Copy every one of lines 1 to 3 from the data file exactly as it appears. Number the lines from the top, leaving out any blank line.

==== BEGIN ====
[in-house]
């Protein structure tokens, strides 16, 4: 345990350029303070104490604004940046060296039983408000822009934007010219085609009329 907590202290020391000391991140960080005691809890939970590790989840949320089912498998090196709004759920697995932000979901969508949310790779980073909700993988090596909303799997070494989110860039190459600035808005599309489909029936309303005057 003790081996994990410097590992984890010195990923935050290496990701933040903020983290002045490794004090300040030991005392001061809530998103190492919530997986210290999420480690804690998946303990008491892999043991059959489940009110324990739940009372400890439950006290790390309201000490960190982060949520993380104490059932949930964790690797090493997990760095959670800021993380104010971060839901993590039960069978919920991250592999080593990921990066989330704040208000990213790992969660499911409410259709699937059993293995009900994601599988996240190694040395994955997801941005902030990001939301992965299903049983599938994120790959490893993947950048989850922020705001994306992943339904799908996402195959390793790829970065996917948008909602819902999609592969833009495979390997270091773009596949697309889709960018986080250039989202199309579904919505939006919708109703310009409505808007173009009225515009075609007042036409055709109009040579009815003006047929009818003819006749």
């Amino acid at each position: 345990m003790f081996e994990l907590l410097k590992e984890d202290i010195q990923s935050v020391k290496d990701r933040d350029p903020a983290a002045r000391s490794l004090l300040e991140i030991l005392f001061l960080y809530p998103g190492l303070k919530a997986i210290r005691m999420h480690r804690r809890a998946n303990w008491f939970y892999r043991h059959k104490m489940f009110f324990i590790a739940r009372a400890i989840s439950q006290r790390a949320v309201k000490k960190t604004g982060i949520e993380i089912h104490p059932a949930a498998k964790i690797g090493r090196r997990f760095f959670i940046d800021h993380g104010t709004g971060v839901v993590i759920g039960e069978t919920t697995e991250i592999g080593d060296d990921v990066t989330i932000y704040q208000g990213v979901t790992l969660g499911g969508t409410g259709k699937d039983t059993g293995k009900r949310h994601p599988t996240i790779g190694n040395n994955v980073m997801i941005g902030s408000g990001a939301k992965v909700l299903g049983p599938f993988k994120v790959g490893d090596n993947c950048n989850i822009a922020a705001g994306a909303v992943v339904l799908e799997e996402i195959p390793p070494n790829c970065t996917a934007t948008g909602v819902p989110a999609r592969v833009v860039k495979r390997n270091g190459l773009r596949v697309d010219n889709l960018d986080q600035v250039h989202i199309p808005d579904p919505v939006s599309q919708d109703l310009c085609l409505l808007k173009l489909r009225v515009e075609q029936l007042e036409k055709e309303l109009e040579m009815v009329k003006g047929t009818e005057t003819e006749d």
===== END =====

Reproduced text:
[in-house]
């Protein structure tokens, strides 16, 4: 345990350029303070104490604004940046060296039983408000822009934007010219085609009329 907590202290020391000391991140960080005691809890939970590790989840949320089912498998090196709004759920697995932000979901969508949310790779980073909700993988090596909303799997070494989110860039190459600035808005599309489909029936309303005057 003790081996994990410097590992984890010195990923935050290496990701933040903020983290002045490794004090300040030991005392001061809530998103190492919530997986210290999420480690804690998946303990008491892999043991059959489940009110324990739940009372400890439950006290790390309201000490960190982060949520993380104490059932949930964790690797090493997990760095959670800021993380104010971060839901993590039960069978919920991250592999080593990921990066989330704040208000990213790992969660499911409410259709699937059993293995009900994601599988996240190694040395994955997801941005902030990001939301992965299903049983599938994120790959490893993947950048989850922020705001994306992943339904799908996402195959390793790829970065996917948008909602819902999609592969833009495979390997270091773009596949697309889709960018986080250039989202199309579904919505939006919708109703310009409505808007173009009225515009075609007042036409055709109009040579009815003006047929009818003819006749």
């Amino acid at each position: 345990m003790f081996e994990l907590l410097k590992e984890d202290i010195q990923s935050v020391k290496d990701r933040d350029p903020a983290a002045r000391s490794l004090l300040e991140i030991l005392f001061l960080y809530p998103g190492l303070k919530a997986i210290r005691m999420h480690r804690r809890a998946n303990w008491f939970y892999r043991h059959k104490m489940f009110f324990i590790a739940r009372a400890i989840s439950q006290r790390a949320v309201k000490k960190t604004g982060i949520e993380i089912h104490p059932a949930a498998k964790i690797g090493r090196r997990f760095f959670i940046d800021h993380g104010t709004g971060v839901v993590i759920g039960e069978t919920t697995e991250i592999g080593d060296d990921v990066t989330i932000y704040q208000g990213v979901t790992l969660g499911g969508t409410g259709k699937d039983t059993g293995k009900r949310h994601p599988t996240i790779g190694n040395n994955v980073m997801i941005g902030s408000g990001a939301k992965v909700l299903g049983p599938f993988k994120v790959g490893d090596n993947c950048n989850i822009a922020a705001g994306a909303v992943v339904l799908e799997e996402i195959p390793p070494n790829c970065t996917a934007t948008g909602v819902p989110a999609r592969v833009v860039k495979r390997n270091g190459l773009r596949v697309d010219n889709l960018d986080q600035v250039h989202i199309p808005d579904p919505v939006s599309q919708d109703l310009c085609l409505l808007k173009l489909r009225v515009e075609q029936l007042e036409k055709e309303l109009e040579m009815v009329k003006g047929t009818e005057t003819e006749d």